Rend Stephan

Rend Stephan

2020

Co-founder and CEO, endCX

Former Industry/Office: Abu Dhabi
Alumnus since: 2008

Let’s start with why you focus so intently on complexity and leadership.

It’s far from new. I have spent 20 years in consulting, working primarily with senior executives and decision makers around the world, where I’ve witnessed first-hand how complexity has overwhelmed everything, from strategy, to organization, to execution. I’ve seen complexity spread far and deep, eating away many leaders’ potential, denying them and their organizations the performance and success they deserve.
Indeed, I found that being able to eliminate complexity is the hallmark of true leadership. In my view, leaders can apply the best leadership principles, but these count for very little if they don’t fight and defeat complexity, holistically and relentlessly.

When they do, the payoff is huge, for them, for their organization, for society; in business, in government, and in life more generally. I see this as the most important battle of our times and I write about it in my upcoming book (Fall 2020). You can preview the book and download a summary on our websites (rendstephan.com and endcx.com).

Why are you launching your new firm, endCX, now?

I left full-time consulting in early 2019, although the seeds for what I would do next have been germinating for nearly five years. I am very attached to the idea of “focus” and it was important that endCX has a very clear and focused positioning — on complexity, performance, leadership — with an ambitious objective of becoming the global end-of-complexity firm.

How applicable and valuable are your consulting skills to these ventures?

Indispensable. Anything from rapid problem assessment, to decision making, to value proposition, to planning, to teaming, to execution oversight. Also, the credibility that a consulting career brings to the table in discussing partnerships has been very critical. That being said, I also had to overcome a perception — and maybe a tendency — that we (consultants) may be very good framework developers but not very execution-oriented. This can be true to some extent. In my case, I was an entrepreneur before earning my MBA, so I have practical experience too.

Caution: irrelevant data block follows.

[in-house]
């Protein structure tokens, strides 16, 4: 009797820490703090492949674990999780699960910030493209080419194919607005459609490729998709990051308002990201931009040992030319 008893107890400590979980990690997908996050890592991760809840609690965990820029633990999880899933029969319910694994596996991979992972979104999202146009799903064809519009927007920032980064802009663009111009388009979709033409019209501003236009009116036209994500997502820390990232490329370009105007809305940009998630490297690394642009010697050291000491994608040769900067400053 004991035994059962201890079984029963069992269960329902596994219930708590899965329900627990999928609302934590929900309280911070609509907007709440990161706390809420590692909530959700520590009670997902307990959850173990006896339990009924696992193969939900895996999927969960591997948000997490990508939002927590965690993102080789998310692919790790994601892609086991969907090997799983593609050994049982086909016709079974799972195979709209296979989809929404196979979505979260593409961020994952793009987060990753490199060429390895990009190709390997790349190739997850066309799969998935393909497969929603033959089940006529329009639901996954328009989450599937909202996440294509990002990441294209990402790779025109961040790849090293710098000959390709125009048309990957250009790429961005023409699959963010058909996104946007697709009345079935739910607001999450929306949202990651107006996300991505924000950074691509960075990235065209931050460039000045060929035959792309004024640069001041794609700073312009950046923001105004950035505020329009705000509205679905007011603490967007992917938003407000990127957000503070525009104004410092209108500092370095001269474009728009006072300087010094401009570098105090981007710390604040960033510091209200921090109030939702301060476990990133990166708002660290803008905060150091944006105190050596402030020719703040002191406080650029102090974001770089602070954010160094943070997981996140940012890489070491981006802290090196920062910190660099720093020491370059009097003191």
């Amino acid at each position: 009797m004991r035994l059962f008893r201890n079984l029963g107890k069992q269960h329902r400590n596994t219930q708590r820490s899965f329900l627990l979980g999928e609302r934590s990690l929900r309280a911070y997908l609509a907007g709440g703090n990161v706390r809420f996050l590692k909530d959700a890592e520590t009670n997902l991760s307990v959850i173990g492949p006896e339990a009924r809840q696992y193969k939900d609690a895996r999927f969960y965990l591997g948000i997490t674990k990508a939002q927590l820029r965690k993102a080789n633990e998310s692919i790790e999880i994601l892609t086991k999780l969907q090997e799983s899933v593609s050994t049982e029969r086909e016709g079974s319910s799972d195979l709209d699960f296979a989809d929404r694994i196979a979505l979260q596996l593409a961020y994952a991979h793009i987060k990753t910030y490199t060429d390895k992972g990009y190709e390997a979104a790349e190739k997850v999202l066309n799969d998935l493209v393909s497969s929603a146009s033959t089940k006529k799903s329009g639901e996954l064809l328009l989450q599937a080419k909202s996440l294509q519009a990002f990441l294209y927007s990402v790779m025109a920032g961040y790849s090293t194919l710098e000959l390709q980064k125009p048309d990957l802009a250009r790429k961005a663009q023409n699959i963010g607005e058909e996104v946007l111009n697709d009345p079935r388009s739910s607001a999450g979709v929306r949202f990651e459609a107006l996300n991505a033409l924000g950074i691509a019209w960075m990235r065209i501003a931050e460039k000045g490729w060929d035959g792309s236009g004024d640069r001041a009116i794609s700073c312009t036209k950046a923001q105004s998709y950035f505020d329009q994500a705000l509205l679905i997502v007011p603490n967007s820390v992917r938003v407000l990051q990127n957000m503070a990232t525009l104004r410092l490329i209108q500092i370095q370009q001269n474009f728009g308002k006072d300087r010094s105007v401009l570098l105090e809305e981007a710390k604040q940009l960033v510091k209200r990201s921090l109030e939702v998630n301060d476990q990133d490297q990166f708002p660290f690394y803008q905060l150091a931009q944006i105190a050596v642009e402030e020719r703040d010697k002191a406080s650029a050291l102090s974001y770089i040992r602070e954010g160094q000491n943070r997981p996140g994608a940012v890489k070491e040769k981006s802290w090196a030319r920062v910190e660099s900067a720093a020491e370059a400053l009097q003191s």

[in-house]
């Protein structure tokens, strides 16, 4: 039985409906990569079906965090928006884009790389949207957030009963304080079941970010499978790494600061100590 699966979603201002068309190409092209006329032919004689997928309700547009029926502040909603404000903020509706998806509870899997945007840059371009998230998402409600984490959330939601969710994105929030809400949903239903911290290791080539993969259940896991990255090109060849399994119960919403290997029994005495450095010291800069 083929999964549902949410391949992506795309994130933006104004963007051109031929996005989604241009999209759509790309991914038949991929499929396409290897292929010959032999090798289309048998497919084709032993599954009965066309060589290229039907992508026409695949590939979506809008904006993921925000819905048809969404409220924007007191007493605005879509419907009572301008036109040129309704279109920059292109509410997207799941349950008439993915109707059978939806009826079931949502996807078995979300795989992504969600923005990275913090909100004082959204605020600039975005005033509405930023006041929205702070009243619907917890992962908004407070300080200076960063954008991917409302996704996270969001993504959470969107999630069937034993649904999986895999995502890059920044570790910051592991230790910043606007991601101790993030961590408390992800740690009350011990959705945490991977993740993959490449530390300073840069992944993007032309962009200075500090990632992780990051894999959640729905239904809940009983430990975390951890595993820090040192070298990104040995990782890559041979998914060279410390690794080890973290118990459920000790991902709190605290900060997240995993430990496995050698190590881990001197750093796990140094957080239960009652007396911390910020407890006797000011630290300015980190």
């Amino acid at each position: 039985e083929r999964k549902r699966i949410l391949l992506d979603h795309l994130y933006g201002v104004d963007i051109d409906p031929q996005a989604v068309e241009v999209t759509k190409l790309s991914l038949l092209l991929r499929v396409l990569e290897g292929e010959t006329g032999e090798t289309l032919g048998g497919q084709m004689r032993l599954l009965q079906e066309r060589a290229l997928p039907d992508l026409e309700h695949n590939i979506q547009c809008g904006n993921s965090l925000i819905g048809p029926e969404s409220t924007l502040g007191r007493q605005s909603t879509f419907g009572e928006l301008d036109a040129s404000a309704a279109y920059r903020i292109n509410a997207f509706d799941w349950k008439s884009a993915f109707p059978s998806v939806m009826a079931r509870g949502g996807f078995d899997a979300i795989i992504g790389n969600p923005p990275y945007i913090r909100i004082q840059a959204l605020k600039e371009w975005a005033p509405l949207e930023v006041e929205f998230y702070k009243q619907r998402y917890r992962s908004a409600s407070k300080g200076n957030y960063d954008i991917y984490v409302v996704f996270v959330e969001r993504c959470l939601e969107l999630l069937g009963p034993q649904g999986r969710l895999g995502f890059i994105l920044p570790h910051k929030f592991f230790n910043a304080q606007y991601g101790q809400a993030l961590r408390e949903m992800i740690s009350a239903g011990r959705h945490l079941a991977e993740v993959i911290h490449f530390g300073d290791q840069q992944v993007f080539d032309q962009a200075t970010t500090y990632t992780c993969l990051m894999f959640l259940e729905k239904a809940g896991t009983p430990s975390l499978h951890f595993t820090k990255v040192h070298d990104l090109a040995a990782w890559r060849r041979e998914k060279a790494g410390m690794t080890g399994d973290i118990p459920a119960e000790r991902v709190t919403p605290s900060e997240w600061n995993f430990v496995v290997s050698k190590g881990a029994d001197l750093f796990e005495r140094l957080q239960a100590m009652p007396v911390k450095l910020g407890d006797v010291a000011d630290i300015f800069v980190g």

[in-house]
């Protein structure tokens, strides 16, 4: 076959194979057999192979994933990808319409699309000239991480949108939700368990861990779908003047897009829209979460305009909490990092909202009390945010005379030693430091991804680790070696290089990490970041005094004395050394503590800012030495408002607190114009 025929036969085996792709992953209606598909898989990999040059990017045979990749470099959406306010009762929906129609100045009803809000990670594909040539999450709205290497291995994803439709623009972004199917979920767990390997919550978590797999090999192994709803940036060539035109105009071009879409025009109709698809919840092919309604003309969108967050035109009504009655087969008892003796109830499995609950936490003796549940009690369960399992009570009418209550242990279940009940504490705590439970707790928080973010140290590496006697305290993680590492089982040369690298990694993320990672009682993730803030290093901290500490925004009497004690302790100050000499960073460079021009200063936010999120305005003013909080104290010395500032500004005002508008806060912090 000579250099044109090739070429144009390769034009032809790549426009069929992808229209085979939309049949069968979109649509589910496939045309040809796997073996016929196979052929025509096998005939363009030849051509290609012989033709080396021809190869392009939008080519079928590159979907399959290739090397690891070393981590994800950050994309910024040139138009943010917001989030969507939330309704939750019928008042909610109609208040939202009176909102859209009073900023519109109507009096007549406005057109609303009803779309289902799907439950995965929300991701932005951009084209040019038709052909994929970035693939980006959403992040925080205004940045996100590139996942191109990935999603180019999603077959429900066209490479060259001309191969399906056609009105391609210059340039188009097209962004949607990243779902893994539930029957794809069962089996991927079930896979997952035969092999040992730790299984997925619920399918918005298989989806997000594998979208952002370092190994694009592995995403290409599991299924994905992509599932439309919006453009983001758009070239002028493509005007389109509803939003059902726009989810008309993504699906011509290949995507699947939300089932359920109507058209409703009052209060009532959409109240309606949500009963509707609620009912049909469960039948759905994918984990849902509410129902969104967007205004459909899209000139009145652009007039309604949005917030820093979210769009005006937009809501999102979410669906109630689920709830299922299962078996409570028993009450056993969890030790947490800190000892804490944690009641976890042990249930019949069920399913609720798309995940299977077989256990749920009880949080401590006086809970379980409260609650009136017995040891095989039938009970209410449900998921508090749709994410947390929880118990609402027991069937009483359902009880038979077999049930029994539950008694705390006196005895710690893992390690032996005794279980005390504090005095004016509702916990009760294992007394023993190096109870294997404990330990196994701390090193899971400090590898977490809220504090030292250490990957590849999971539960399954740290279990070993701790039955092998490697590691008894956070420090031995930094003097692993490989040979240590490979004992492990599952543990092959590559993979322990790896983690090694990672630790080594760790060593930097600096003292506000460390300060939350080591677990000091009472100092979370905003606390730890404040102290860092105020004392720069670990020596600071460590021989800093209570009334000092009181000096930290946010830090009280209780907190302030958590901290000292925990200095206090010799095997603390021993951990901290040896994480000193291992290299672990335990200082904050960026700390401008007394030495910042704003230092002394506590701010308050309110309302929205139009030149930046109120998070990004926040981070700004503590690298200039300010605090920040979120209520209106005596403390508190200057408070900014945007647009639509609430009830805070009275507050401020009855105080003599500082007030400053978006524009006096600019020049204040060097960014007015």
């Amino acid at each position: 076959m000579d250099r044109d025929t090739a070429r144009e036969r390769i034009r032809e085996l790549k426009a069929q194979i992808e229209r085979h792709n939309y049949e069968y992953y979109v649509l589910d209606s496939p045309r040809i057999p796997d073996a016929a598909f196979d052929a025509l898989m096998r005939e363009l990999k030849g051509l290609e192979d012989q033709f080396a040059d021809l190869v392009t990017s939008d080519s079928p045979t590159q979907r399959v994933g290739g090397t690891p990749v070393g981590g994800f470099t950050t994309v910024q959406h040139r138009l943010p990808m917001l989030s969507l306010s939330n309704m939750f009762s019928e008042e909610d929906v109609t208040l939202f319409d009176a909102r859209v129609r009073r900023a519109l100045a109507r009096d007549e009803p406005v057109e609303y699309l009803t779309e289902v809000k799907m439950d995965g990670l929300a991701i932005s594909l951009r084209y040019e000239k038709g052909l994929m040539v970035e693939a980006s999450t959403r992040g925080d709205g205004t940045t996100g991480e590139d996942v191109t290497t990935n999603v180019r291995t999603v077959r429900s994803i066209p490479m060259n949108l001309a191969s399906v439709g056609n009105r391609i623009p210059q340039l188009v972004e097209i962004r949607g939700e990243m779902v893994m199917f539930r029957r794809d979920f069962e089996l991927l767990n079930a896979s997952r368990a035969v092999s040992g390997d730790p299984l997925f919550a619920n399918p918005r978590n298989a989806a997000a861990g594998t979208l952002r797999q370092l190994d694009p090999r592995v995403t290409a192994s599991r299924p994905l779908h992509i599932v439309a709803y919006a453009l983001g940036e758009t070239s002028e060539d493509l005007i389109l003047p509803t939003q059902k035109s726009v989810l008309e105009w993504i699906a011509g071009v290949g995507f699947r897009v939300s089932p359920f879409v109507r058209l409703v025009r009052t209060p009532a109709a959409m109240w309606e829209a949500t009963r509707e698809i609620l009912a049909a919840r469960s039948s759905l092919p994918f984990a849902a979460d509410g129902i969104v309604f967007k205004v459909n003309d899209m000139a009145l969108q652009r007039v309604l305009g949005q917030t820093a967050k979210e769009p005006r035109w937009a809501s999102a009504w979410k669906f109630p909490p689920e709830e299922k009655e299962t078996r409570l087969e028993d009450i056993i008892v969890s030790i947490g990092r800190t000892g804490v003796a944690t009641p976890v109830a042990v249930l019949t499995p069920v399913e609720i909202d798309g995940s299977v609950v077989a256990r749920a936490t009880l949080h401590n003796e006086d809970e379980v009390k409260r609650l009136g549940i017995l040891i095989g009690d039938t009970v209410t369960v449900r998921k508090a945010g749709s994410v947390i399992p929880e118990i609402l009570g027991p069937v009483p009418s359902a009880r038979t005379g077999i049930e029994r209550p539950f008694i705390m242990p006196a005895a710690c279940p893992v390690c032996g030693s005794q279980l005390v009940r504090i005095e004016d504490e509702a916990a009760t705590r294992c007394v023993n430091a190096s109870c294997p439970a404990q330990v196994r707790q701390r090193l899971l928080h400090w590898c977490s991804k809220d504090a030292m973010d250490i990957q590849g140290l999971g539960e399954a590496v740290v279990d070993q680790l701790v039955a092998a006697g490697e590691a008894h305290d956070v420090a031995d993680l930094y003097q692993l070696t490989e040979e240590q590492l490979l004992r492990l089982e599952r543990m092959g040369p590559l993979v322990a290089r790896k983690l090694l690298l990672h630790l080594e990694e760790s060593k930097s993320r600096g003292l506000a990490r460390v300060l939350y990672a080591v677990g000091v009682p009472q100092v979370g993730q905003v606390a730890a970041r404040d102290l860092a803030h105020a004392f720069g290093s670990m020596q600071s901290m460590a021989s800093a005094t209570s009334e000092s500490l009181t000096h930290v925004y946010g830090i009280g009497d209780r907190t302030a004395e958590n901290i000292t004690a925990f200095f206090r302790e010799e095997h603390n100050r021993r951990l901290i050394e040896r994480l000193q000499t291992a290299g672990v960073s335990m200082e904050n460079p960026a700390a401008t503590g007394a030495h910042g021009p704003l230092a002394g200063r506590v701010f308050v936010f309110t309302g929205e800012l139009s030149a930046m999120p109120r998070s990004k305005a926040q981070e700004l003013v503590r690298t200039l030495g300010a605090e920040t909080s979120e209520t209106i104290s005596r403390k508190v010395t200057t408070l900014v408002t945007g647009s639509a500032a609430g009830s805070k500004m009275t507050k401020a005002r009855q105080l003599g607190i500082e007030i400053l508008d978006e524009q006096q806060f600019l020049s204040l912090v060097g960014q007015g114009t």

What are the most important lessons you learned at Strategy&?

I was with the firm for three years (2005–2008) in the Middle East. Beyond offering the typical consulting services, this was clearly a very entrepreneurial system, creating superb opportunities while continuously overcoming the odds, including in very tough geopolitical and security situations. There was a relentless “can do together” attitude. The quality of the consulting team was very high. The support staff were just phenomenal — without them we could not have done our job. I made many lifelong friendships. I owe a debt of gratitude to everyone I worked with.

What led you to consulting?

I am intellectually curious and love problem-solving by nature. But it was my MBA and my consulting internship that cemented this love for consulting, as it made it “real.” The biggest driver for me was having the privilege to work with, and learn from, so many bright people. Despite the intense working environment and the inevitable ups and downs, I think there are very few comparably rewarding experiences out there.

What do you consider to be your greatest accomplishments?

I hope they are still yet to come — let us take endCX to where it needs to go.

Why do you value the Strategy& alumni network?

For one, proactiveness and readiness to support, for example, in preparing this interview. I must confess I have not yet leveraged the power of the alumni network, although I have stayed in touch with many people. I am confident I will find a lot of support in the coming weeks and months from former colleagues with similar DNA. I am also keen to contribute and support wherever I can.

Final words?

No one should settle for managing complexity, you should end it instead.

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